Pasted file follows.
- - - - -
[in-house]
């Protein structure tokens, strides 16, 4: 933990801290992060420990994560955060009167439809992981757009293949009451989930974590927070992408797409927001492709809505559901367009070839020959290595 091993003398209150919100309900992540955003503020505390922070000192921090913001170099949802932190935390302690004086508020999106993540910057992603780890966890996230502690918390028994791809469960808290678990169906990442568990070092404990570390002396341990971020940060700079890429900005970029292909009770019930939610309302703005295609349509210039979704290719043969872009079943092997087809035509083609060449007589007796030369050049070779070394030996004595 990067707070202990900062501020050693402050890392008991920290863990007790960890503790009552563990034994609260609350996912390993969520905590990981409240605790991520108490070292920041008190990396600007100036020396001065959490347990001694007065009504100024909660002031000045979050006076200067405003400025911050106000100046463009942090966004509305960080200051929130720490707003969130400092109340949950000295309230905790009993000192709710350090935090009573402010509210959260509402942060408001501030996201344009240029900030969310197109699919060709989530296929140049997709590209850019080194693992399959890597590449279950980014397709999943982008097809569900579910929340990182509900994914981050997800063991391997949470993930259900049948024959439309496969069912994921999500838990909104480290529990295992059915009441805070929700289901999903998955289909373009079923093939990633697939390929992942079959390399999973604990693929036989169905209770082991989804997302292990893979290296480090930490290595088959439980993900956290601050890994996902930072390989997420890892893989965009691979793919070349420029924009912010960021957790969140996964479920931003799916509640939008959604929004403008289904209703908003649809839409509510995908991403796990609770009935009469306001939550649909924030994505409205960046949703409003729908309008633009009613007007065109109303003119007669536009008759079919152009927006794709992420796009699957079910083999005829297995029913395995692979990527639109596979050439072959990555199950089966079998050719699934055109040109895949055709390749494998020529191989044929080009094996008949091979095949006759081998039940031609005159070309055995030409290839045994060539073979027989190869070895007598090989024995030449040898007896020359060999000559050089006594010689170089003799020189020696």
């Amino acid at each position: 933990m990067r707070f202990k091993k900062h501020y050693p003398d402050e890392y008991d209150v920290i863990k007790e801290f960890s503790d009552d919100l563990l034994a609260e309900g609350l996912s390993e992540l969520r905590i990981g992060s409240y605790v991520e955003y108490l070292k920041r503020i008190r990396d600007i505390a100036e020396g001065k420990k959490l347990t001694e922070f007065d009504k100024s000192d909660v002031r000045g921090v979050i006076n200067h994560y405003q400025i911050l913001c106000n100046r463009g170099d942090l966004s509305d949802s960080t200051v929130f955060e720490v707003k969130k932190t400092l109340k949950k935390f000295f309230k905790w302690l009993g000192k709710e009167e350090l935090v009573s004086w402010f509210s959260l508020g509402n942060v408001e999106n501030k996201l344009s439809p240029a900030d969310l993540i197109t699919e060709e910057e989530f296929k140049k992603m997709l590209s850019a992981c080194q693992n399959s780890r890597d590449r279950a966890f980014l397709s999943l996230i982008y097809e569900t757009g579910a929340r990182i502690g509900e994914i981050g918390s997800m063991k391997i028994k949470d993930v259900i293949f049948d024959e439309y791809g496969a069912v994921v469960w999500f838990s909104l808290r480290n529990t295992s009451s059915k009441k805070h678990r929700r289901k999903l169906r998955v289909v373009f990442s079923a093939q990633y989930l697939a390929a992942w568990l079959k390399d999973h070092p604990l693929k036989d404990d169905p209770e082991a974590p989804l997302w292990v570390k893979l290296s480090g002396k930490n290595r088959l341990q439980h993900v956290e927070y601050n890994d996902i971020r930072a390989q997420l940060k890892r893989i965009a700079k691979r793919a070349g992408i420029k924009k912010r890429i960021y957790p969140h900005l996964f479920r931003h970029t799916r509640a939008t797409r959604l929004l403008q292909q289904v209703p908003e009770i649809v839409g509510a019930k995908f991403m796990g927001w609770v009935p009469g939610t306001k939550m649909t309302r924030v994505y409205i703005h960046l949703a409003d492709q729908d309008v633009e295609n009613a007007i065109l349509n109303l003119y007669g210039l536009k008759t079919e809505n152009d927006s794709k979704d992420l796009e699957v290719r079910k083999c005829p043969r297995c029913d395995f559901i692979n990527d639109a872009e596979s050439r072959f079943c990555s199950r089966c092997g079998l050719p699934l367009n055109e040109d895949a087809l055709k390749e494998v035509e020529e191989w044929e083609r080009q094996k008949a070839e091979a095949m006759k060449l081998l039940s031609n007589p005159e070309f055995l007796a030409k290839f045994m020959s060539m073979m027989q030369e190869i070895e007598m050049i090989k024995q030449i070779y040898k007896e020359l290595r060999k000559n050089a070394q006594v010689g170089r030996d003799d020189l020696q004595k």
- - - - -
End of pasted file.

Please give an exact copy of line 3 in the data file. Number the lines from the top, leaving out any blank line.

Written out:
């Amino acid at each position: 933990m990067r707070f202990k091993k900062h501020y050693p003398d402050e890392y008991d209150v920290i863990k007790e801290f960890s503790d009552d919100l563990l034994a609260e309900g609350l996912s390993e992540l969520r905590i990981g992060s409240y605790v991520e955003y108490l070292k920041r503020i008190r990396d600007i505390a100036e020396g001065k420990k959490l347990t001694e922070f007065d009504k100024s000192d909660v002031r000045g921090v979050i006076n200067h994560y405003q400025i911050l913001c106000n100046r463009g170099d942090l966004s509305d949802s960080t200051v929130f955060e720490v707003k969130k932190t400092l109340k949950k935390f000295f309230k905790w302690l009993g000192k709710e009167e350090l935090v009573s004086w402010f509210s959260l508020g509402n942060v408001e999106n501030k996201l344009s439809p240029a900030d969310l993540i197109t699919e060709e910057e989530f296929k140049k992603m997709l590209s850019a992981c080194q693992n399959s780890r890597d590449r279950a966890f980014l397709s999943l996230i982008y097809e569900t757009g579910a929340r990182i502690g509900e994914i981050g918390s997800m063991k391997i028994k949470d993930v259900i293949f049948d024959e439309y791809g496969a069912v994921v469960w999500f838990s909104l808290r480290n529990t295992s009451s059915k009441k805070h678990r929700r289901k999903l169906r998955v289909v373009f990442s079923a093939q990633y989930l697939a390929a992942w568990l079959k390399d999973h070092p604990l693929k036989d404990d169905p209770e082991a974590p989804l997302w292990v570390k893979l290296s480090g002396k930490n290595r088959l341990q439980h993900v956290e927070y601050n890994d996902i971020r930072a390989q997420l940060k890892r893989i965009a700079k691979r793919a070349g992408i420029k924009k912010r890429i960021y957790p969140h900005l996964f479920r931003h970029t799916r509640a939008t797409r959604l929004l403008q292909q289904v209703p908003e009770i649809v839409g509510a019930k995908f991403m796990g927001w609770v009935p009469g939610t306001k939550m649909t309302r924030v994505y409205i703005h960046l949703a409003d492709q729908d309008v633009e295609n009613a007007i065109l349509n109303l003119y007669g210039l536009k008759t079919e809505n152009d927006s794709k979704d992420l796009e699957v290719r079910k083999c005829p043969r297995c029913d395995f559901i692979n990527d639109a872009e596979s050439r072959f079943c990555s199950r089966c092997g079998l050719p699934l367009n055109e040109d895949a087809l055709k390749e494998v035509e020529e191989w044929e083609r080009q094996k008949a070839e091979a095949m006759k060449l081998l039940s031609n007589p005159e070309f055995l007796a030409k290839f045994m020959s060539m073979m027989q030369e190869i070895e007598m050049i090989k024995q030449i070779y040898k007896e020359l290595r060999k000559n050089a070394q006594v010689g170089r030996d003799d020189l020696q004595k």